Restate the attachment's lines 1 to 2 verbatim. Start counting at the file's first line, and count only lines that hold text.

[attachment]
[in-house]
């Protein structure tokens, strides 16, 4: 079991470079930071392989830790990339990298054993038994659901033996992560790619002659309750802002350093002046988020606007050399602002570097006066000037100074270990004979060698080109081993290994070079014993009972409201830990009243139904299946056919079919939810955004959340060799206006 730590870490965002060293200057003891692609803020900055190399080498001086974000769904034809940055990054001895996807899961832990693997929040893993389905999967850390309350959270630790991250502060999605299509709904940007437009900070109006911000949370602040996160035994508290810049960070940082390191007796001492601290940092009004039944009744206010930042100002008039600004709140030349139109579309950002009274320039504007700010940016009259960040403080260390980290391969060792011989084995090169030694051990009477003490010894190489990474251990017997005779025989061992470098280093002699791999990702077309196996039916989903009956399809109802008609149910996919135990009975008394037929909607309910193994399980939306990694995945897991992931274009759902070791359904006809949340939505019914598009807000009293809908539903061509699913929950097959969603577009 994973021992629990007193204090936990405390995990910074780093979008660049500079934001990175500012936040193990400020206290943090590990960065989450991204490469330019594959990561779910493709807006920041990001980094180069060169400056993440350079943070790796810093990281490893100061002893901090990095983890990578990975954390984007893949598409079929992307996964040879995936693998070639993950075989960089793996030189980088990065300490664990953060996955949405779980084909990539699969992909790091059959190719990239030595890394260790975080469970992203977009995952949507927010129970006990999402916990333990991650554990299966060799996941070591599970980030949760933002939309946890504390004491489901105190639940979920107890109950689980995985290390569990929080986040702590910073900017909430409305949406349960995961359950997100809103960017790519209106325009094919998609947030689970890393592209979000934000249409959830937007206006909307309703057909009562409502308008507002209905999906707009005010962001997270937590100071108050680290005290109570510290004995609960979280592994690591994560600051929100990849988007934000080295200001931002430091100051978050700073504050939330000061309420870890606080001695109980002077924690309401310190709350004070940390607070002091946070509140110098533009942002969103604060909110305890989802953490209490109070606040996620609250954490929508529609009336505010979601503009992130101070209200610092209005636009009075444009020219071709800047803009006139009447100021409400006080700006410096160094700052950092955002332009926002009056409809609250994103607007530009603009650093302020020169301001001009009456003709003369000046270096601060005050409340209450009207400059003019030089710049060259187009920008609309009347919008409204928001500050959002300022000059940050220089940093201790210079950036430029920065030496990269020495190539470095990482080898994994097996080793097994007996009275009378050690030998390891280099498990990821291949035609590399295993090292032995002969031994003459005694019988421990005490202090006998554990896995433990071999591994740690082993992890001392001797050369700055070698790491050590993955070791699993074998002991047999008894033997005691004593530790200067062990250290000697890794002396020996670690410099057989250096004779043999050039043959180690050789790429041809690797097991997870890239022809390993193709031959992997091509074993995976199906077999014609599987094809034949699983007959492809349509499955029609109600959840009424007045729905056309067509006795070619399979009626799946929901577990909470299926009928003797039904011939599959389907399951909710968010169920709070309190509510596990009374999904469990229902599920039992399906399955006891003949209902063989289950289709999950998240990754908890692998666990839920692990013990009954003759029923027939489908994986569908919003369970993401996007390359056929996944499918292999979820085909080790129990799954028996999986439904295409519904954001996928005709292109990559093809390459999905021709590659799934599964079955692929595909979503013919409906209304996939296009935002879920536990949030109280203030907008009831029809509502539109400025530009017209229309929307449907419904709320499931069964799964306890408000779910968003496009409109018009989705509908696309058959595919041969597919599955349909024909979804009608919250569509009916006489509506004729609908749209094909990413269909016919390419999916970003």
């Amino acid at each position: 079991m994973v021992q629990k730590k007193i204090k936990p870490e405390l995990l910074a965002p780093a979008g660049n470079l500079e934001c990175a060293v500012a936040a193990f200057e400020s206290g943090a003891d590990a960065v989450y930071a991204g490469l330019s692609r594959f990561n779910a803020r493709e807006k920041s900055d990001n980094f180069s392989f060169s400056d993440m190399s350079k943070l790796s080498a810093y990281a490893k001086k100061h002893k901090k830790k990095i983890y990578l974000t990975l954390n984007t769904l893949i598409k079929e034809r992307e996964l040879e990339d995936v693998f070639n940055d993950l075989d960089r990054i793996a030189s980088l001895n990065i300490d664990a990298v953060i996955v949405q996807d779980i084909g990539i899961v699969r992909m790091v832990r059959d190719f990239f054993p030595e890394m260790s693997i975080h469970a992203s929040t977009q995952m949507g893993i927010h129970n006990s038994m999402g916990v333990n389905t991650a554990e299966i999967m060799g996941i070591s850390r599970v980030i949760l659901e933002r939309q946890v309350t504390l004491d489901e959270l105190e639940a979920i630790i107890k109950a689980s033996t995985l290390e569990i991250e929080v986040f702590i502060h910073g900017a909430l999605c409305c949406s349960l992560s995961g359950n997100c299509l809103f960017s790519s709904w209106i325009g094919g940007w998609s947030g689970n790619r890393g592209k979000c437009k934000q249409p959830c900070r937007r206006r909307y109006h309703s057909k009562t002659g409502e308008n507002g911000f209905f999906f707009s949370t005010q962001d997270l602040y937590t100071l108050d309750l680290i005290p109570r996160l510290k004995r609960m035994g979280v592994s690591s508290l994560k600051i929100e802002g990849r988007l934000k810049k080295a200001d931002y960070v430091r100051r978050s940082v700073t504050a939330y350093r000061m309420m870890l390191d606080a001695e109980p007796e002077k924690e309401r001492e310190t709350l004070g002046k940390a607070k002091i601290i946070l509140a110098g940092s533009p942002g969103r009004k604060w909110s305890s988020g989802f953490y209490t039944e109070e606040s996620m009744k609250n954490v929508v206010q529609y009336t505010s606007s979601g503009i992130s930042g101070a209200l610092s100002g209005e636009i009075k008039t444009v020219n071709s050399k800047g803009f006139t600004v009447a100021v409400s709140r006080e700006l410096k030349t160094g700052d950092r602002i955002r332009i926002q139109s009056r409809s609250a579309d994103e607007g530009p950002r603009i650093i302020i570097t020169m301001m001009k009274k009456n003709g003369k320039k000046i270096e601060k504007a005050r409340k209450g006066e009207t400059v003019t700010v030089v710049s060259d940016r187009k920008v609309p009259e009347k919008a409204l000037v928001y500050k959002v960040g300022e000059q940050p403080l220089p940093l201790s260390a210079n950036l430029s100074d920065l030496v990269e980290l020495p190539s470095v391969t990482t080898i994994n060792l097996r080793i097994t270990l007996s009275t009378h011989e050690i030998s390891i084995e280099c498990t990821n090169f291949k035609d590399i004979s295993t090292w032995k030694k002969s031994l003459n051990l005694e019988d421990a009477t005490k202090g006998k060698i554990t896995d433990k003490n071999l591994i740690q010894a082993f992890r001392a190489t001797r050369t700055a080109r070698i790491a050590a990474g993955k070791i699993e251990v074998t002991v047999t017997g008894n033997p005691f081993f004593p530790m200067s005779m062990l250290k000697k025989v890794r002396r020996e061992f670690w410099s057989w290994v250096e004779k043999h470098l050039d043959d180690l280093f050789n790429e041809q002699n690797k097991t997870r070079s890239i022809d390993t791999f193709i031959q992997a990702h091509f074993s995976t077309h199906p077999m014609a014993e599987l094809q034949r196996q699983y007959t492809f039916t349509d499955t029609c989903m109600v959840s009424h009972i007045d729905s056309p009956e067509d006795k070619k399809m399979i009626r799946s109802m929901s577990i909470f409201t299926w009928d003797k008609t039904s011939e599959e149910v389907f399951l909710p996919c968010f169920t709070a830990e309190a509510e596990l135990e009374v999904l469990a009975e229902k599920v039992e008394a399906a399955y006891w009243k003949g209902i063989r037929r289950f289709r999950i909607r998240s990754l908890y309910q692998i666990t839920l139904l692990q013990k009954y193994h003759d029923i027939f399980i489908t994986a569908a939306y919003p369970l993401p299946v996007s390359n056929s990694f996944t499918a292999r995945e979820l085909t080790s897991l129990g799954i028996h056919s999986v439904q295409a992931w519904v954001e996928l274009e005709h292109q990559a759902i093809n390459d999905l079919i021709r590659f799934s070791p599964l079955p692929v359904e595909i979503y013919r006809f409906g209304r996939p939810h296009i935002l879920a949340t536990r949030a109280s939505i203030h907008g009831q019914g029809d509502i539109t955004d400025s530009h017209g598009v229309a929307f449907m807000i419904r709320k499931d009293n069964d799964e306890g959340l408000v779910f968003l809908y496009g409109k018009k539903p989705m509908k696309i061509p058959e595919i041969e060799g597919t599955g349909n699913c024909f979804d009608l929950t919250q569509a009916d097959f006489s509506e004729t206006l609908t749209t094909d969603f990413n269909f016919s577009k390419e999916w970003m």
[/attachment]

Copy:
[in-house]
């Protein structure tokens, strides 16, 4: 079991470079930071392989830790990339990298054993038994659901033996992560790619002659309750802002350093002046988020606007050399602002570097006066000037100074270990004979060698080109081993290994070079014993009972409201830990009243139904299946056919079919939810955004959340060799206006 730590870490965002060293200057003891692609803020900055190399080498001086974000769904034809940055990054001895996807899961832990693997929040893993389905999967850390309350959270630790991250502060999605299509709904940007437009900070109006911000949370602040996160035994508290810049960070940082390191007796001492601290940092009004039944009744206010930042100002008039600004709140030349139109579309950002009274320039504007700010940016009259960040403080260390980290391969060792011989084995090169030694051990009477003490010894190489990474251990017997005779025989061992470098280093002699791999990702077309196996039916989903009956399809109802008609149910996919135990009975008394037929909607309910193994399980939306990694995945897991992931274009759902070791359904006809949340939505019914598009807000009293809908539903061509699913929950097959969603577009 994973021992629990007193204090936990405390995990910074780093979008660049500079934001990175500012936040193990400020206290943090590990960065989450991204490469330019594959990561779910493709807006920041990001980094180069060169400056993440350079943070790796810093990281490893100061002893901090990095983890990578990975954390984007893949598409079929992307996964040879995936693998070639993950075989960089793996030189980088990065300490664990953060996955949405779980084909990539699969992909790091059959190719990239030595890394260790975080469970992203977009995952949507927010129970006990999402916990333990991650554990299966060799996941070591599970980030949760933002939309946890504390004491489901105190639940979920107890109950689980995985290390569990929080986040702590910073900017909430409305949406349960995961359950997100809103960017790519209106325009094919998609947030689970890393592209979000934000249409959830937007206006909307309703057909009562409502308008507002209905999906707009005010962001997270937590100071108050680290005290109570510290004995609960979280592994690591994560600051929100990849988007934000080295200001931002430091100051978050700073504050939330000061309420870890606080001695109980002077924690309401310190709350004070940390607070002091946070509140110098533009942002969103604060909110305890989802953490209490109070606040996620609250954490929508529609009336505010979601503009992130101070209200610092209005636009009075444009020219071709800047803009006139009447100021409400006080700006410096160094700052950092955002332009926002009056409809609250994103607007530009603009650093302020020169301001001009009456003709003369000046270096601060005050409340209450009207400059003019030089710049060259187009920008609309009347919008409204928001500050959002300022000059940050220089940093201790210079950036430029920065030496990269020495190539470095990482080898994994097996080793097994007996009275009378050690030998390891280099498990990821291949035609590399295993090292032995002969031994003459005694019988421990005490202090006998554990896995433990071999591994740690082993992890001392001797050369700055070698790491050590993955070791699993074998002991047999008894033997005691004593530790200067062990250290000697890794002396020996670690410099057989250096004779043999050039043959180690050789790429041809690797097991997870890239022809390993193709031959992997091509074993995976199906077999014609599987094809034949699983007959492809349509499955029609109600959840009424007045729905056309067509006795070619399979009626799946929901577990909470299926009928003797039904011939599959389907399951909710968010169920709070309190509510596990009374999904469990229902599920039992399906399955006891003949209902063989289950289709999950998240990754908890692998666990839920692990013990009954003759029923027939489908994986569908919003369970993401996007390359056929996944499918292999979820085909080790129990799954028996999986439904295409519904954001996928005709292109990559093809390459999905021709590659799934599964079955692929595909979503013919409906209304996939296009935002879920536990949030109280203030907008009831029809509502539109400025530009017209229309929307449907419904709320499931069964799964306890408000779910968003496009409109018009989705509908696309058959595919041969597919599955349909024909979804009608919250569509009916006489509506004729609908749209094909990413269909016919390419999916970003």